Jewels in the sand: Everything to know about Saudi truffle season

Jewels in the sand: Everything to know about Saudi truffle season
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Desert truffles contain a high amount of plant protein, comparable to that of tofu, making it a favorite among vegans and vegetarians. (AN photo)
Jewels in the sand: Everything to know about Saudi truffle season
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Desert truffles contain a high amount of plant protein, comparable to that of tofu, making it a favorite among vegans and vegetarians. (AN photo)
Jewels in the sand: Everything to know about Saudi truffle season
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Desert truffles contain a high amount of plant protein, comparable to that of tofu, making it a favorite among vegans and vegetarians. (AN photo)
Jewels in the sand: Everything to know about Saudi truffle season
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Desert truffles contain a high amount of plant protein, comparable to that of tofu, making it a favorite among vegans and vegetarians. (AN photo)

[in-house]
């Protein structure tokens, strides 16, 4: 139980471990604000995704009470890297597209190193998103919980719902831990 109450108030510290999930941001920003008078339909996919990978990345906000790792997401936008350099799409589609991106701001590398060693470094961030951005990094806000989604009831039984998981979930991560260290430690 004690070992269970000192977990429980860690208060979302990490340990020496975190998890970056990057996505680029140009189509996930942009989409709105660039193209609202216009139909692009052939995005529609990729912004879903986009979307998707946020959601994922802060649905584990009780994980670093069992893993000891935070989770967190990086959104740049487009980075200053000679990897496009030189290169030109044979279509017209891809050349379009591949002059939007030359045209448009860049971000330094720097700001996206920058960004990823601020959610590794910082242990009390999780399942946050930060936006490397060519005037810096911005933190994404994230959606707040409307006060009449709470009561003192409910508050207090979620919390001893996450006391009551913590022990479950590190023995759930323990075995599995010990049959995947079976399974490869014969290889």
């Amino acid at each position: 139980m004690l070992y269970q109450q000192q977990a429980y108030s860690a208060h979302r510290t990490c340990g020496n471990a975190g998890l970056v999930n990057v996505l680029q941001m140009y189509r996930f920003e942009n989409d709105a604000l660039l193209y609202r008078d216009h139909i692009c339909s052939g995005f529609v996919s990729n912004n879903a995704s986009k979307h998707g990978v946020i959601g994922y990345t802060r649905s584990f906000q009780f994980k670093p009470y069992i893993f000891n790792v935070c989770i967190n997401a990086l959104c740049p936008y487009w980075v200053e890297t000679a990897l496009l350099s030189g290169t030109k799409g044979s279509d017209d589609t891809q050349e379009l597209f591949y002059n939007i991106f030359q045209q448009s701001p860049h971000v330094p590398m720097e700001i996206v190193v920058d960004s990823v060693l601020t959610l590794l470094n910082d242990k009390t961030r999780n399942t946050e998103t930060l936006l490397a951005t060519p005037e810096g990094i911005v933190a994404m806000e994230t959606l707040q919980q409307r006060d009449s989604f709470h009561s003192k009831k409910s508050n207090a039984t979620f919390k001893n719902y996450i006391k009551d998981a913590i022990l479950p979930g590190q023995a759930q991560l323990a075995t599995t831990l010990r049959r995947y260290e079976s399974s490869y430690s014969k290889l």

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Updated 11 February 2021

Jewels in the sand: Everything to know about Saudi truffle season

Jewels in the sand: Everything to know about Saudi truffle season
  • Saudi truffle experts decode the secrets of the elusive, highly prized ingredient

RIYADH: Almost two weeks into the year’s desert truffle season, successful hunters have started bringing their products to the market, and those looking for a tasty treat can finally get their hands on a fresh crop of earthy, savory goodness.

Known colloquially as the fage (pronounced with a hard, guttural “e”), the Terfeziaceae, or desert truffle, is a delicacy renowned across the Arabian Peninsula and certain parts of North Africa. It is popular in the region for its unique taste, like that of an earthy mushroom, and used in several traditional Arabic dishes.

The truffle also boasts certain health benefits. Prophet Muhammad (PBUH) cited truffle water as a cure for certain maladies of the eye. Desert truffles also contain a high amount of plant protein, comparable to that of tofu, making it a favorite among vegans and vegetarians.

The desert truffle is a fungal plant found in the desert after heavy rainfall. True desert truffles only grow in areas close to the raqrooq plant, also known as the sunrose or rock rose. In the Kingdom, the best places to search are located in the deserts of Northern Saudi Arabia, near places such as Arar or Hafr Al-Batin. Outside of it, the truffles are found in the deserts of Iraq, Syria, Algeria, Libya and Mauritania.

According to truffle expert Faisal Al-Hazeini, truffle season begins somewhere around Jan. 25, and ends around March 10, giving truffle hunters a fairly narrow window in which to dig up, sift through and sell the produce.